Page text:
In what is now a prescient statement, Kaiser Permanente Chairman and CEO Greg Adams said the following in the January 2020 announcement:

“Kaiser Permanente recognizes California’s health care industry is facing a projected workforce shortage of half a million people over the next few years. By investing in health education, skills training, and retraining programs with Futuro Health, Kaiser Permanente, in collaboration with SEIU-UHW, is leading efforts to reverse the shortage trend.”

The Business Journal reached out to other North Bay hospital systems, including Sutter Health, MarinHealth and NorthBay Healthcare, to learn if they also are developing recruitment and retention incentives. The health systems did not confirm one way or the other.

College of Marin to Hold Redistricting Meetings

The Marin Community College District (MCCD) Board of Trustees is changing the way Trustees will be elected.

In the past, Trustees were elected “at-large,” where each Trustee was elected by all voters throughout Marin County. Under the new system, Trustees will be elected by voters from within the area a Trustee would represent. Trustees will also be required to live in the area they are representing. This type of election, called a By-Trustee-Area election, is to ensure there is better representation for all communities who live within MCCD’s boundaries.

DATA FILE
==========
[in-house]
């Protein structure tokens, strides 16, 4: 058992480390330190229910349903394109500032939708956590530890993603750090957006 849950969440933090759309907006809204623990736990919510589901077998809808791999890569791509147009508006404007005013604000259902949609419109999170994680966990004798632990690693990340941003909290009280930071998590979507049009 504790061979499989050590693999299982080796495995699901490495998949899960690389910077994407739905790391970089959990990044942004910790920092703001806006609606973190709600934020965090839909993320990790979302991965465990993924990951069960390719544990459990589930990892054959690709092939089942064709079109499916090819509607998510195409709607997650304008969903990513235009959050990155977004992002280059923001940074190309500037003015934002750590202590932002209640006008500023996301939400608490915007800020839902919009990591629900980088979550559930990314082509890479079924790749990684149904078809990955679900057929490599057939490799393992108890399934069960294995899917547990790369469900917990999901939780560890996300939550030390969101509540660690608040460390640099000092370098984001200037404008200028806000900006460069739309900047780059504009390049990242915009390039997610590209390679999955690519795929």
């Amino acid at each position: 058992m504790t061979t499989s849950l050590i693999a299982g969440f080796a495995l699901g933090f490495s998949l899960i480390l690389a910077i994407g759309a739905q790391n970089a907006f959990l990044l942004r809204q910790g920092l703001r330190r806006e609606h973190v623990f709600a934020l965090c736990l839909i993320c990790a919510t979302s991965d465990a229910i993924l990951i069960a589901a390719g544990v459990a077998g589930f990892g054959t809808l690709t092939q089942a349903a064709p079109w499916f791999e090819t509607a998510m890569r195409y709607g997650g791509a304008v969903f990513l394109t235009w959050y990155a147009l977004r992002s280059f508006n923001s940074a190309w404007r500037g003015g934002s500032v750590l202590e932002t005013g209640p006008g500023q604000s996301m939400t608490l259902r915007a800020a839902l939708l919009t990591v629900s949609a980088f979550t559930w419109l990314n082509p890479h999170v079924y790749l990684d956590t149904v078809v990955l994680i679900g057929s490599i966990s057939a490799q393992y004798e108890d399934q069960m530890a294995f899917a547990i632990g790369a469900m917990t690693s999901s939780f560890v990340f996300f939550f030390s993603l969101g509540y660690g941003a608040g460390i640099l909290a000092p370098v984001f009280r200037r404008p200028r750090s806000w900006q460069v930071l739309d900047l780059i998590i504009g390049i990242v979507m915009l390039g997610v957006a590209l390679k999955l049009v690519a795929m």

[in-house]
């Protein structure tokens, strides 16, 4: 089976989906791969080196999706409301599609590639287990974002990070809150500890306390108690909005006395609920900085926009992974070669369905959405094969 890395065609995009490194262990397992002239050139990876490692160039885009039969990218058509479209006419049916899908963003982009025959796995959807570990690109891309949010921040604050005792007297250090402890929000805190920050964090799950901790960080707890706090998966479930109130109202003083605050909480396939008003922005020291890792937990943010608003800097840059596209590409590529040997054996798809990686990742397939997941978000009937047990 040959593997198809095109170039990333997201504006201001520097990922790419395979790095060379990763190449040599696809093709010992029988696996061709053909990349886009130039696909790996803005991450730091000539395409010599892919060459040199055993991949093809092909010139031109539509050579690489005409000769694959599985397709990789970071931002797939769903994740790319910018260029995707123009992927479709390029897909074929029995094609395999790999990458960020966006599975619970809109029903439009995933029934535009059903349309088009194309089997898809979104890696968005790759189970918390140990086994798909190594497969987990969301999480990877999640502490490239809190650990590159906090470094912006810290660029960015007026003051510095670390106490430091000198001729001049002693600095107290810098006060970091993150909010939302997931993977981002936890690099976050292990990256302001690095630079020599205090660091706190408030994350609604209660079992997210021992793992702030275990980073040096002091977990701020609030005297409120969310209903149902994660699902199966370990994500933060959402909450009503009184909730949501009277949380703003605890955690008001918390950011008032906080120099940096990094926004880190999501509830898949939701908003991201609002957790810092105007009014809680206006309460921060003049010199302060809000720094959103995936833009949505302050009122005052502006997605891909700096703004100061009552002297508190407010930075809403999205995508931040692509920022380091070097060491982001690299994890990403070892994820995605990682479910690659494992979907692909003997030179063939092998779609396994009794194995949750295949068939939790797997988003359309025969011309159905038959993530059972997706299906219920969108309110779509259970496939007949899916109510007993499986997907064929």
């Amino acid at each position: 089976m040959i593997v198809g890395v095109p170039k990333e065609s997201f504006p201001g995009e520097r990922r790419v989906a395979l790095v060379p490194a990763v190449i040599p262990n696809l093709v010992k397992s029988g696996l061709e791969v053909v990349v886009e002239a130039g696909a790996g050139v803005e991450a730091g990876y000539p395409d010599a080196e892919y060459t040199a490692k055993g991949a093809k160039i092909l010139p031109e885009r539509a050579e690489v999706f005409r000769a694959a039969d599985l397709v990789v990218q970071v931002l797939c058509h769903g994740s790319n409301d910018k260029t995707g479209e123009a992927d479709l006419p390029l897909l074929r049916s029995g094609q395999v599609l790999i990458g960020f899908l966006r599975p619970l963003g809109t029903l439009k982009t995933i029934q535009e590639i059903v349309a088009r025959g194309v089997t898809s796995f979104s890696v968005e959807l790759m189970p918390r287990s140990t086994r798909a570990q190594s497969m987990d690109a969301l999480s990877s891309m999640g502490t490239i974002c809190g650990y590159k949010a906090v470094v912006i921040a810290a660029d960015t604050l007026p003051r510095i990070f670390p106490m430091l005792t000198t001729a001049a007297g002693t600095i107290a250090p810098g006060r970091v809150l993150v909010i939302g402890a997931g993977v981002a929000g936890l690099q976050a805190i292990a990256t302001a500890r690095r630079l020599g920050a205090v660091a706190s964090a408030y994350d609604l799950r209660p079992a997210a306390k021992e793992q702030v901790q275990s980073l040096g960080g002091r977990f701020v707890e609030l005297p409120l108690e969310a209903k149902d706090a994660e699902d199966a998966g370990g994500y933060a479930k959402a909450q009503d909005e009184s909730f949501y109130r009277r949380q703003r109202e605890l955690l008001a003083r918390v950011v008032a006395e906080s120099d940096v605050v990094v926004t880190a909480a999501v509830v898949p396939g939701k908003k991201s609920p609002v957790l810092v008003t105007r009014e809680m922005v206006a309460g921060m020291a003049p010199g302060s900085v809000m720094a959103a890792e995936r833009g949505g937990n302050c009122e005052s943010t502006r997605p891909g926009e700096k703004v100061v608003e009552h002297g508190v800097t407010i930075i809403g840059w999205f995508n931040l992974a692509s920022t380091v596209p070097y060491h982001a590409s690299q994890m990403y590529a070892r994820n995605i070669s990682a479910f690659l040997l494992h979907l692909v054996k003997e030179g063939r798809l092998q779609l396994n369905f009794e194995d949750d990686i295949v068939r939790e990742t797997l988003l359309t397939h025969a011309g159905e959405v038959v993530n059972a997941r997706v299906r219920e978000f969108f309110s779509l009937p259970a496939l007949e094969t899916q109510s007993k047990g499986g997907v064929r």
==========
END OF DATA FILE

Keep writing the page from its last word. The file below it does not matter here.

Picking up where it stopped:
In following the California Voting Rights Act and the Elections and Education Codes, MCCD is holding two public hearings to explain how the redistricting process will work and hear from the community before the maps are drawn.